Ed. note: This post is part of the Spotlight on Commerce series highlighting the contributions of Department of Commerce Military Veterans in honor of Veterans Day.
Guest blog post by Stephanie Mendez, Senior Management & Efficiency Analyst and President of Commerce Veteran's Affinity Committee
My name is Stephanie Mendez and I am a Senior Management and Efficiency Analyst within the Office of the Secretary, Office of Facilities and Environmental Quality. In addition, I am the President of the Commerce Veterans Affinity Committee, as well as a Student at Johns Hopkins University where I am finishing up an MBA program. I am a single mother to an amazing and fascinating young lady named Scarlett, and, in my free time, I work as a musician where I sing for two local bands. I grew up in many places, mostly along the east coast, and graduated high school in Thurmont, Maryland. After graduating from high school, I left the following day for Marine Corps recruit training or “boot camp” and was excited and terrified at what I would encounter. At age 17, I was considered an adult and making the biggest decision of my life.
Becoming a Marine was the best foundational choice I could have ever made. I learned how to become a leader, how to take responsibility for myself and others, how to manage stressful situations and multi task high impact/high tempo programs, all at a very young age. The military instilled in me discipline, respect, loyalty and perseverance to a degree far greater than I could have anywhere else. I learned what it meant to have a family even though we all started off as strangers to one another, and would spend several years moving around the world with a few Marines I grew close to very early on. I deployed a few times and with some of these same people and learned how to endure very unique working conditions along with being so far from home with no ability to call or contact anyone. I learned the value of writing a letter in these many months in the deserts of the middle east. I developed bonds with people from all walks of life, and to this day have continued these strong bonds.
I had always known I would became a military drill instructor. It was a female Marine after all who walked into my school and without a word defined my entire future simply by her intensity and confidence. My last duty station in the Marine Corps would be as a drill Instructor, where I would own the opportunity to mold and influence the future of 100s of Marines who also happened to be women. This was the most challenging but most rewarding job I will probably ever have in my entire life. Working on 2-3 hours of sleep for 91 days in a row and eating when time allowed but spending every single moment of every single day and night showing the future of the Corps how much they and I could endure in the hopes of becoming the very best versions of ourselves. It was a true honor to have the ability to cause that effect and leave my impression on so many young women. I am in contact with many of my recruits and fellow drill Instructors still today and am proud to be a friend and mentor to them.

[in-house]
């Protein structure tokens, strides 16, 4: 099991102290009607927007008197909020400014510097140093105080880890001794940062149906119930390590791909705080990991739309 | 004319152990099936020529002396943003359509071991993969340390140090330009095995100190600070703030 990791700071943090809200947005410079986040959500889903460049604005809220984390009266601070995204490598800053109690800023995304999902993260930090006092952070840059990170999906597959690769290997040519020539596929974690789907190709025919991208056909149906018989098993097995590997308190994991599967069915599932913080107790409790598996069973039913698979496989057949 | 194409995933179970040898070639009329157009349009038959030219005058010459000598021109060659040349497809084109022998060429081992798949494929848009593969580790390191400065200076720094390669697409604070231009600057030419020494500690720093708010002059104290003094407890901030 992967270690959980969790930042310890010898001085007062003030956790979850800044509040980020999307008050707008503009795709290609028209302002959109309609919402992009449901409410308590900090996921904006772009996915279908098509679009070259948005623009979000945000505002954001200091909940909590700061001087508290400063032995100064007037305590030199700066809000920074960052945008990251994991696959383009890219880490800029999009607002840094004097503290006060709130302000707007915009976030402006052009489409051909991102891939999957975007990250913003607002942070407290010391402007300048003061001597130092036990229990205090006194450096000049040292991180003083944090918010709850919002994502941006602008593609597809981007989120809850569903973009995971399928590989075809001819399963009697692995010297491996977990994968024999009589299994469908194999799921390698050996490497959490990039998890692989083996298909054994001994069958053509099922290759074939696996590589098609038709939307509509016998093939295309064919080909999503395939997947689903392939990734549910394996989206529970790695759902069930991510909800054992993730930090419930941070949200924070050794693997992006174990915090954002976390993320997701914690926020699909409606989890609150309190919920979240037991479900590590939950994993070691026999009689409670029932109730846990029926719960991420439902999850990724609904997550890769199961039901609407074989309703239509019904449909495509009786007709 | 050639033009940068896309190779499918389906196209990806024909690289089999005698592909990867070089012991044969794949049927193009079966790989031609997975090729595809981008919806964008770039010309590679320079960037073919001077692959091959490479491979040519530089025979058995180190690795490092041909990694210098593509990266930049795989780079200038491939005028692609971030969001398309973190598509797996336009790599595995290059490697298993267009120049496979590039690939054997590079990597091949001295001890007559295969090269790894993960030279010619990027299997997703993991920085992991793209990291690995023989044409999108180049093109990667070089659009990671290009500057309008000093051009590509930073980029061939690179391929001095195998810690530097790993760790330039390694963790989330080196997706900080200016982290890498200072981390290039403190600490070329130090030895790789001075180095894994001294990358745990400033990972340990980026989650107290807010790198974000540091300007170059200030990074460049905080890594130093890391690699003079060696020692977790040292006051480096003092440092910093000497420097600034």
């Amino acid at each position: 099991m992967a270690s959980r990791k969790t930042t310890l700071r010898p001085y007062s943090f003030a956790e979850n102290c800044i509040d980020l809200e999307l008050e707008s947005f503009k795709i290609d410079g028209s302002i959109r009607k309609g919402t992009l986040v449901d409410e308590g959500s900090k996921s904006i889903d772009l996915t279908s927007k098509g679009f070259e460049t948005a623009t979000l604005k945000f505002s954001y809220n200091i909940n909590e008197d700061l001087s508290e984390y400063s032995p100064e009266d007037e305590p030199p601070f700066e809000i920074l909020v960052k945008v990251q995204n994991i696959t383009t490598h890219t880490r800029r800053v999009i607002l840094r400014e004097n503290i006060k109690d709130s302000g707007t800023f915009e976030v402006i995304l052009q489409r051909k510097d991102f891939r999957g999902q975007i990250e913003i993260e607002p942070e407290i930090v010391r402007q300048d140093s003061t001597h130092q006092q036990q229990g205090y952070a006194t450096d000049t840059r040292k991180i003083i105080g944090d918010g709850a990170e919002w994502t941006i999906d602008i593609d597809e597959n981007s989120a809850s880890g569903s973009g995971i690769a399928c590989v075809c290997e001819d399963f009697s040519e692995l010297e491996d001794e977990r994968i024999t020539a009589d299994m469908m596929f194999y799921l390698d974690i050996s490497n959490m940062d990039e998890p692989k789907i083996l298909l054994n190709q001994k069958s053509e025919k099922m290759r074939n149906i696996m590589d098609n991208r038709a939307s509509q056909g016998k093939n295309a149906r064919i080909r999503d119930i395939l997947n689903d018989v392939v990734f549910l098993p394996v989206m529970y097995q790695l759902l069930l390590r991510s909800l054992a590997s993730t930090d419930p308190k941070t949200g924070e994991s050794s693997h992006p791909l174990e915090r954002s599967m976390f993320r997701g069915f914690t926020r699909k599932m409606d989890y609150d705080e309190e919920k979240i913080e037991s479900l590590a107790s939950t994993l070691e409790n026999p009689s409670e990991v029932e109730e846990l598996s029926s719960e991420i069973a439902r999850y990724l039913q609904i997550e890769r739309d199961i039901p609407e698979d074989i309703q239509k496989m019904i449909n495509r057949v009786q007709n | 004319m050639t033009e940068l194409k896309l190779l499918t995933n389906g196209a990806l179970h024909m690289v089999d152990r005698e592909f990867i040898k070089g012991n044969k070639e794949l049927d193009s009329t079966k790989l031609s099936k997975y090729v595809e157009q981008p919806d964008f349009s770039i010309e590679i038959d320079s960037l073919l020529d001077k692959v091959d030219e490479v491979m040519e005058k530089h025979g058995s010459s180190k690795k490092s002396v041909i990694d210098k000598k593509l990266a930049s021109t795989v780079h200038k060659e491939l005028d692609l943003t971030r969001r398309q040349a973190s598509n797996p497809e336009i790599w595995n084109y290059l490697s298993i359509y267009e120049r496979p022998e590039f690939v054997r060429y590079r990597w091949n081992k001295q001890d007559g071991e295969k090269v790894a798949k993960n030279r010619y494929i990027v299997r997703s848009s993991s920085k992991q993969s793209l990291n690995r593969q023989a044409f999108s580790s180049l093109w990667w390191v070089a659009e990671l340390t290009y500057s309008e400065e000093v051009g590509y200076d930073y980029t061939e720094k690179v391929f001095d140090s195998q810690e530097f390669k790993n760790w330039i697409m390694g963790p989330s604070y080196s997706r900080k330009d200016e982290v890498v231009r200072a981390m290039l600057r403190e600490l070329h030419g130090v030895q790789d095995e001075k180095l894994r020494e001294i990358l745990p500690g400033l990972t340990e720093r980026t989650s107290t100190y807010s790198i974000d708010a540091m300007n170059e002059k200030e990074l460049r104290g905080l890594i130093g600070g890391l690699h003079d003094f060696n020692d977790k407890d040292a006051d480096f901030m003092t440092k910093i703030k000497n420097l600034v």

Being a veteran is something I am incredibly proud of today. As I grow older and experience more in life, I find that I have so many skills and experiences to draw upon to maneuver each situation because of my time as a Marine. I have also found that I have an endless network of people to call upon when in need and vice-versa. When I meet a Veteran in daily life, it is a beautiful phenomenon that we have this unspoken and immediate bond. This is something I will be forever grateful for.
Charles R. Swindoll said: “Life is 10% what happens to you and 90% how you react to it.”
I believe life is a series of choices, and with every milestone, challenge, heartache and victory we face a choice in how we will respond. We possess the ability to move mountains, the real question is if and how we will choose to do so.
Move mountains friends. Cheers!